Pope Benedict Announces His Resignation

In a consistory today, February 11, Pope Benedict announced his resignation of the ministry of Bishop of Rome, Successor of Saint Peter, effective as of February 28, 2013, 8:00 PM, so that as of that time the See of Rome will be vacant and a Conclave to elect the new Supreme Pontiff shall need to be convoked by those whose competence it is. Apparently he does not intend to directly exercise papal authority or influence over the choice of the next pope, but wishes it to take place substantially as it would if he were to die.

An English translation of the Pope's statement and the audio of the Latin original is available on the website of the Radio Vaticana. Till now the reports and comments on the announcement have been pretty factual and have restrained from making any evaluation of the decision. Perhaps in part just to get the report out more quickly…

The pope gives as his reason for resignation, the recognition that his strength is no longer sufficient to adequately fulfill the Petrine ministry, showing a great humility and will for the good of the Church. It is not easy for anyone to voluntarily step down from a position of responsibility and honor, and few do it. The last one to resign the office in such a way Pope Celestine V in 1294. (Pope Gregory XII resigned in 1415 to settle the dispute about who was legitimate pope and the resulting schism.)

There is no particular reason to doubt that Pope Benedict's stated reason is his principal motivation. Still, he must surely also have considered what potential difference the precedent of a pope resigning in modern times could make, as well as the difference it could make to the choice of a new pope if the election is held while Benedict is still alive. One trusts in the guidance of the Holy Spirit, but the Holy Spirit also works through human deliberations, and so such considerations are quite valid. While Benedict may not exercise any authority over the election to be held after he has resigned the Petrine office, his counsel and thoughts may be influential.

3 Responses to “Pope Benedict Announces His Resignation”

  1. Joseph Bolin says:

    Some lovers of Pope Benedict in varying degrees express disappointment or disapproval of his decision to resign the Petrine ministry. I'm not inclined to disapproval myself, but even if I were, it would be pretty much out of the question for me, since: (1) Pope Benedict is certainly in a much better position than I am to know and evaluate the reasons for and against such a decision; (2) Pope Benedict is most likely better morally qualified to weigh up the considerations to make a prudent judgment; at any rate, it would be spiritual arrogance to suppose that I am holier than he is, and therefore able to make a better judgment than he is, on the basis of less evidence and experience than that available to him.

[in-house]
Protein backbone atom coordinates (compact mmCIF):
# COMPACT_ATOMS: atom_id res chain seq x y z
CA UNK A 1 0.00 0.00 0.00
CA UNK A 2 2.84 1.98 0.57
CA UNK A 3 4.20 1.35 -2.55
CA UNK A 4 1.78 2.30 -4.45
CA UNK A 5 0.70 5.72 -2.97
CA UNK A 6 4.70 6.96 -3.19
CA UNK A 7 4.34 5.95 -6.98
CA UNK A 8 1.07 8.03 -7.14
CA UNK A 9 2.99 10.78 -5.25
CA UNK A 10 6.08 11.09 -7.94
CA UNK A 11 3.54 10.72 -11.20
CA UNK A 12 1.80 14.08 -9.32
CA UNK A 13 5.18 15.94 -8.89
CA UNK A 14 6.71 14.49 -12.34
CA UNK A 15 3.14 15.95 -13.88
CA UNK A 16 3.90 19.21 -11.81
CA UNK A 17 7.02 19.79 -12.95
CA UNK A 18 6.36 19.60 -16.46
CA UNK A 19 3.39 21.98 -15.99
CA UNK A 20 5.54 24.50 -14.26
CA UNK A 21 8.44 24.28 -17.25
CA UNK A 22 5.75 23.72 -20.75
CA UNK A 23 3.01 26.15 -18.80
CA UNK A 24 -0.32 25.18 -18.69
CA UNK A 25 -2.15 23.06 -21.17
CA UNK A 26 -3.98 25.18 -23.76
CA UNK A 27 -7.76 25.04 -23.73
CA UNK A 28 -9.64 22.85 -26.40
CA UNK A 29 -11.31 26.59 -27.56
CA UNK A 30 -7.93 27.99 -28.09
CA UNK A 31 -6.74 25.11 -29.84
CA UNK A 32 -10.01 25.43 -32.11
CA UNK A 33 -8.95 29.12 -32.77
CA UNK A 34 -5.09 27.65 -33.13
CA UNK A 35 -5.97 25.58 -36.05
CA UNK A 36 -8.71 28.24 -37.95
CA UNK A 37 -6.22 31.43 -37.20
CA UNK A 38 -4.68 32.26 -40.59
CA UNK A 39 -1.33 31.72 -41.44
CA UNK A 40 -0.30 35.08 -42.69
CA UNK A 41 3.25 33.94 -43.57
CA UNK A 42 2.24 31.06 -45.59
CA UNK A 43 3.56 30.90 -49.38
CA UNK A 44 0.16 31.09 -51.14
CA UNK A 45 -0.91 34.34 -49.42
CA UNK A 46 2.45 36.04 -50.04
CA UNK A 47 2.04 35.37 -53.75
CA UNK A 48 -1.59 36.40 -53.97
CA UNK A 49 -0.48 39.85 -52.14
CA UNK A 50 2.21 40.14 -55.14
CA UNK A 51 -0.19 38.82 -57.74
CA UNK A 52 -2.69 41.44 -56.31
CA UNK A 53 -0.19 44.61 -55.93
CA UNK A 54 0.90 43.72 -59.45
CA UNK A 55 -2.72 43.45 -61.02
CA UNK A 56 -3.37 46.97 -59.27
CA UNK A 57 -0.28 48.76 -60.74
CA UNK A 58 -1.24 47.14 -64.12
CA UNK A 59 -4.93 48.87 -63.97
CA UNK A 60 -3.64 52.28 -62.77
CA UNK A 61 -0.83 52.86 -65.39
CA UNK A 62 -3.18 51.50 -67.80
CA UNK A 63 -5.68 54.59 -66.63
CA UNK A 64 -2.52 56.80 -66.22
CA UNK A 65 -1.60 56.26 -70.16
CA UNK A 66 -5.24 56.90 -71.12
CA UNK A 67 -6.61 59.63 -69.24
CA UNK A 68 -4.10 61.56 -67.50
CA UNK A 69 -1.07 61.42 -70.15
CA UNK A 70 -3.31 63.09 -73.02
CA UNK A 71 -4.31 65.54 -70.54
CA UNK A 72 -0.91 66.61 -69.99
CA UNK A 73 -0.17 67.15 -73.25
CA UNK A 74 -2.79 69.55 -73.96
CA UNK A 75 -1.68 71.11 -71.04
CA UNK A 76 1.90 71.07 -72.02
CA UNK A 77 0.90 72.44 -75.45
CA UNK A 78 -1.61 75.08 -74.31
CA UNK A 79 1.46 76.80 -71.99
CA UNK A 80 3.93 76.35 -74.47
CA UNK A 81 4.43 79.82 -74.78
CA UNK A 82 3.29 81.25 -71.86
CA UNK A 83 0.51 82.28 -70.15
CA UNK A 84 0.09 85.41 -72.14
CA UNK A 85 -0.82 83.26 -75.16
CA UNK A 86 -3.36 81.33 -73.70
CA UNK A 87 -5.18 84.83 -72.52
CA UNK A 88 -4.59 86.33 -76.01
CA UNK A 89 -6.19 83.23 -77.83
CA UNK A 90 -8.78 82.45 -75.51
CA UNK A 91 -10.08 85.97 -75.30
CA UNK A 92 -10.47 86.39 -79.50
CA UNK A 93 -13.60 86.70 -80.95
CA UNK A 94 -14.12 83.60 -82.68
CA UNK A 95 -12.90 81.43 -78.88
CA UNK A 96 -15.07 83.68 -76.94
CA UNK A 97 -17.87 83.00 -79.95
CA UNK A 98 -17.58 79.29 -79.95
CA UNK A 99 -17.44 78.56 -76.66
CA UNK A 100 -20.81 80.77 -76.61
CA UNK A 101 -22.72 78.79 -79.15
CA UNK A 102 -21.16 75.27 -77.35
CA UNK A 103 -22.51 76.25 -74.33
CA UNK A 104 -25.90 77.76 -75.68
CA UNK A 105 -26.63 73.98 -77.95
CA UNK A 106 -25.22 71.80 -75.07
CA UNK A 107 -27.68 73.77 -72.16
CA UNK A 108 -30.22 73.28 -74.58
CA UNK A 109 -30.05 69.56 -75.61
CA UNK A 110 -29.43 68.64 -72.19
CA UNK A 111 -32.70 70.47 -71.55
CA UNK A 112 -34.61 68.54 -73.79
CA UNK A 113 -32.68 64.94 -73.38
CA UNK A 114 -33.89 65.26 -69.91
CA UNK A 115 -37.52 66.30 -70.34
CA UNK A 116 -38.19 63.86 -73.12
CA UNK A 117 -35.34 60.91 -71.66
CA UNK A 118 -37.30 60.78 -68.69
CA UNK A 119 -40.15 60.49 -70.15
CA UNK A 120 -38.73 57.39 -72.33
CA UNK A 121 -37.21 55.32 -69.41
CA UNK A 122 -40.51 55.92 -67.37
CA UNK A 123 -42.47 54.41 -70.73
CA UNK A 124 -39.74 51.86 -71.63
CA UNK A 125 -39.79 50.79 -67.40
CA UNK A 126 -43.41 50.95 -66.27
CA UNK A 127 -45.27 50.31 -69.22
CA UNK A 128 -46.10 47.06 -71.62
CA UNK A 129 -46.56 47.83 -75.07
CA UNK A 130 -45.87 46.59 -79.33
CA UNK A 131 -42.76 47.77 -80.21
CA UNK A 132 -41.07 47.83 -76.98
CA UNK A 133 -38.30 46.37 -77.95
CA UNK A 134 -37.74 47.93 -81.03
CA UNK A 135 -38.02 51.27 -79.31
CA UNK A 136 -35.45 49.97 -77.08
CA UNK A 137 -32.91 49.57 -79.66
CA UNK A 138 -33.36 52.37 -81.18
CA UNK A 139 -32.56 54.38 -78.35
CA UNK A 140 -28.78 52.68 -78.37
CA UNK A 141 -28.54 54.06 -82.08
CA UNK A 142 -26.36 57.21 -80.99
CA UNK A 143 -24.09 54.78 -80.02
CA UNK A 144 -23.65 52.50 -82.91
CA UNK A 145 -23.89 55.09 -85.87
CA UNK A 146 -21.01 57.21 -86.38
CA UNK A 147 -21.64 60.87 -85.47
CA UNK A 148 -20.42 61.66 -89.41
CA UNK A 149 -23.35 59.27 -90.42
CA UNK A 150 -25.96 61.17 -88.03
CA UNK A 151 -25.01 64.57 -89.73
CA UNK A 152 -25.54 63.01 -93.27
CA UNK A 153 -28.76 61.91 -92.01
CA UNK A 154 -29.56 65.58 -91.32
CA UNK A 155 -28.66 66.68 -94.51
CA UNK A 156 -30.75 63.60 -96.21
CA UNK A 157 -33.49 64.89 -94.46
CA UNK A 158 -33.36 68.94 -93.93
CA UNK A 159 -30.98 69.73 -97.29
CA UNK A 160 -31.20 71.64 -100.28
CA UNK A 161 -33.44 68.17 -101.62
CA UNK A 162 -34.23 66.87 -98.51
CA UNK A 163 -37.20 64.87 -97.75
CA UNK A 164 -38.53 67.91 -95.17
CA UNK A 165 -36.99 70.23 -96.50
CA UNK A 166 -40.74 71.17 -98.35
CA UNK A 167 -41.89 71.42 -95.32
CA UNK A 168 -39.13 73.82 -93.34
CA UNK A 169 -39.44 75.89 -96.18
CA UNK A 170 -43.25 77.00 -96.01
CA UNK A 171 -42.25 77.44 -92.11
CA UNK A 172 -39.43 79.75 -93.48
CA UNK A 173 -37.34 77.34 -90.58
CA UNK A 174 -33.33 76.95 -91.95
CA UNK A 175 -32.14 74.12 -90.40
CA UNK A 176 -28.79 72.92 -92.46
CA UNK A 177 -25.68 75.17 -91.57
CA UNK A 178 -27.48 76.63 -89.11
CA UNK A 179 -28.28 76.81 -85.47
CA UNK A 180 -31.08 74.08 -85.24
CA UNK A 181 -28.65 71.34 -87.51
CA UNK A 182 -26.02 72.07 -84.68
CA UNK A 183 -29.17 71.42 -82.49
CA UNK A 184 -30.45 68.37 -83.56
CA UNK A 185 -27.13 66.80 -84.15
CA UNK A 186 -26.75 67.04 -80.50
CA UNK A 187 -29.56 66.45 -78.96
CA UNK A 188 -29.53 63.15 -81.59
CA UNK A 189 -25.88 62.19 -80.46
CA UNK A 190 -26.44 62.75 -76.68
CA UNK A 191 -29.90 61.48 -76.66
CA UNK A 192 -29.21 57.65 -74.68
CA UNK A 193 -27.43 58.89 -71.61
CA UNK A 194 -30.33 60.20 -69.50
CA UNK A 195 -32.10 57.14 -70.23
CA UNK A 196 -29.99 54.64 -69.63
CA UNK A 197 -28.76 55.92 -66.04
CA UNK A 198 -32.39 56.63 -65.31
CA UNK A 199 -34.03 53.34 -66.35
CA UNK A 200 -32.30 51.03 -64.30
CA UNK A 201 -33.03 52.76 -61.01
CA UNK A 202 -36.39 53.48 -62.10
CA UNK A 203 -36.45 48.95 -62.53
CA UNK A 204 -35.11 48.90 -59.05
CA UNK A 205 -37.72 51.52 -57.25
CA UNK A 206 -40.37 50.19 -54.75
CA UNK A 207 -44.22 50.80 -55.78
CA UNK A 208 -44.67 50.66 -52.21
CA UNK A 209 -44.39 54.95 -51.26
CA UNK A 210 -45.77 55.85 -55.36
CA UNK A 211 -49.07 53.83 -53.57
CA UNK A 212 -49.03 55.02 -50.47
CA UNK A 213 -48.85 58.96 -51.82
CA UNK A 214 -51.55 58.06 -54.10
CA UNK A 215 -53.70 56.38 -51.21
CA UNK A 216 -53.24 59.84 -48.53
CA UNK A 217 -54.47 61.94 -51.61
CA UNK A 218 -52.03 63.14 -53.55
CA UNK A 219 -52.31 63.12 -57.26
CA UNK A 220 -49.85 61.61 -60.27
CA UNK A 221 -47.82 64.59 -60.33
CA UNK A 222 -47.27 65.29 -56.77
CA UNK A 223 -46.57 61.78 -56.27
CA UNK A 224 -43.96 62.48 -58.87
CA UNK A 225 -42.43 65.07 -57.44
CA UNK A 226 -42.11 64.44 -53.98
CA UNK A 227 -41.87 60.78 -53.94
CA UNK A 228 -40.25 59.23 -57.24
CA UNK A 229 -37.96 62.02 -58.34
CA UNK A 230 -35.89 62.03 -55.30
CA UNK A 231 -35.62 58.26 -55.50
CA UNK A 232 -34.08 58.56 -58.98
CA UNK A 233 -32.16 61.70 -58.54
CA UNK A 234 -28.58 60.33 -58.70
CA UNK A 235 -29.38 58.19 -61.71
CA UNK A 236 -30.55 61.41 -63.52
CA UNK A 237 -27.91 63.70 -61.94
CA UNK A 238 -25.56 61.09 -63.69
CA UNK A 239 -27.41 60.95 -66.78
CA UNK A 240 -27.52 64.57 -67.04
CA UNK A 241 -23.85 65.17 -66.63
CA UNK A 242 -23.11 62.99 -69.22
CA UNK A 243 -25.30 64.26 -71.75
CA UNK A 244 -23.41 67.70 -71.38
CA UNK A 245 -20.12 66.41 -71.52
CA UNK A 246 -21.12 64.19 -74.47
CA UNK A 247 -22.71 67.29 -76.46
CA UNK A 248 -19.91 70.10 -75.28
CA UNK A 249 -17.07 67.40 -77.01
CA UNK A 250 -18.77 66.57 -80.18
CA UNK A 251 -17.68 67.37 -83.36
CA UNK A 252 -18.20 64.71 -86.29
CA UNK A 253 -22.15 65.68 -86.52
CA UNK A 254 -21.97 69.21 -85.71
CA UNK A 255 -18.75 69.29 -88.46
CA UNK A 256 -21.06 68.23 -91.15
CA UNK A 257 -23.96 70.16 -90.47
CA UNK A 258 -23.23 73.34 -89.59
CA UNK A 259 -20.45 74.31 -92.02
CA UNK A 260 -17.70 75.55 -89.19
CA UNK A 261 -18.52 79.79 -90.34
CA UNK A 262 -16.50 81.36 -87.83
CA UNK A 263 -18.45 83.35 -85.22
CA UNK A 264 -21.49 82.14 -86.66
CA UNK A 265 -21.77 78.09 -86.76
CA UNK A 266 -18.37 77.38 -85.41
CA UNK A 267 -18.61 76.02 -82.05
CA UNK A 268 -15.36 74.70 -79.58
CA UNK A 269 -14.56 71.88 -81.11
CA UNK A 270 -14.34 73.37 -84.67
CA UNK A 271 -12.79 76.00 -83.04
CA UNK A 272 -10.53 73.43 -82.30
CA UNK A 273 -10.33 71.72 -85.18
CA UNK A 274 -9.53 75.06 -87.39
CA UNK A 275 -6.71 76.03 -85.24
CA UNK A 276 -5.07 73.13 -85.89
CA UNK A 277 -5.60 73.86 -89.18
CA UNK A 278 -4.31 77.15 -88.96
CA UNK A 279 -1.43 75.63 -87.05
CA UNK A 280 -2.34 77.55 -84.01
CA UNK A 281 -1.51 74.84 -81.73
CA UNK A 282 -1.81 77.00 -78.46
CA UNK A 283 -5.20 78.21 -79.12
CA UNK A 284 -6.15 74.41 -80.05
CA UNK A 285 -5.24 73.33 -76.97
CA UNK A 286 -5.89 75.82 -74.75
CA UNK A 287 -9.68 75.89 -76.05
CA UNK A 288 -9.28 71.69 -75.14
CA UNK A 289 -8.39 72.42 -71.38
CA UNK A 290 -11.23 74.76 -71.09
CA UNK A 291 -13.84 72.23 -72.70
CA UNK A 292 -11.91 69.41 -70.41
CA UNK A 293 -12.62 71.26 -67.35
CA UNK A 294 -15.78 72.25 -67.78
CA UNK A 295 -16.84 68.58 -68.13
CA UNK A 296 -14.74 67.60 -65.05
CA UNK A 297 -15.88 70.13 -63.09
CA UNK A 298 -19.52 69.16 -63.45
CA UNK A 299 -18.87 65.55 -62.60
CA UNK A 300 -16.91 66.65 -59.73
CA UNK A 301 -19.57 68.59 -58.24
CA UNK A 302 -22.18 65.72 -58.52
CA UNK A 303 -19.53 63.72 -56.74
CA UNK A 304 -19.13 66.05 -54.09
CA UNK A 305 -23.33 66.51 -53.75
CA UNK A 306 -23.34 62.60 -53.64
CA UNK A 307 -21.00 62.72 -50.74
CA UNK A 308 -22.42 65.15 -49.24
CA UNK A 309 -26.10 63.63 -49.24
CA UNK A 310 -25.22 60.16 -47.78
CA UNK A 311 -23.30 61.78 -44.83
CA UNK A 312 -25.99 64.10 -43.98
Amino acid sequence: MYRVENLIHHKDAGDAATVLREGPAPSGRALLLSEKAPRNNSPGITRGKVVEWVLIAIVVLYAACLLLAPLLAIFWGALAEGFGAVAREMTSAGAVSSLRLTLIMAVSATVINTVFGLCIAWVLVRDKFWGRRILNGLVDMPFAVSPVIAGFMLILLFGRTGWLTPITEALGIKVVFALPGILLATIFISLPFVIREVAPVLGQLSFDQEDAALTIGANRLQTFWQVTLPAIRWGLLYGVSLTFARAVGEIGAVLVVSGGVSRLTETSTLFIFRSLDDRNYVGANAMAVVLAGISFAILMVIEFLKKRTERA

These reasons apply equally to the majority of persons, so I also don't really see how any normal Catholic could be in a position to reasonably criticize Pope Benedict's decision.

  2. Martin Keenan says:

    Cardinal Arinze (in a video distributed through CWR) suggests this is a profound teaching moment that we will only gradually begin to apprehend after natural feelings of shock and even dismay have yielded to a more serene understanding. One salutary consequence, Cardinal Arinze proposes, may be that the papacy will be invested with less sentimentality and with a more vivid sense that the Pope is vicar of Christ and that he himself is not the focus.

    http://www.catholicworldreport.com/Blog/1967/cardinal_arinze_pope_benedict_may_be_teaching_us_many_more_things_than_we_realize.aspx

  3. Pope Francis says:

    By picking a name no pope had picked heretofore, he may be indicating a time of resurrection for a God's house vexed by adulteration and a sexual abuse crisis.

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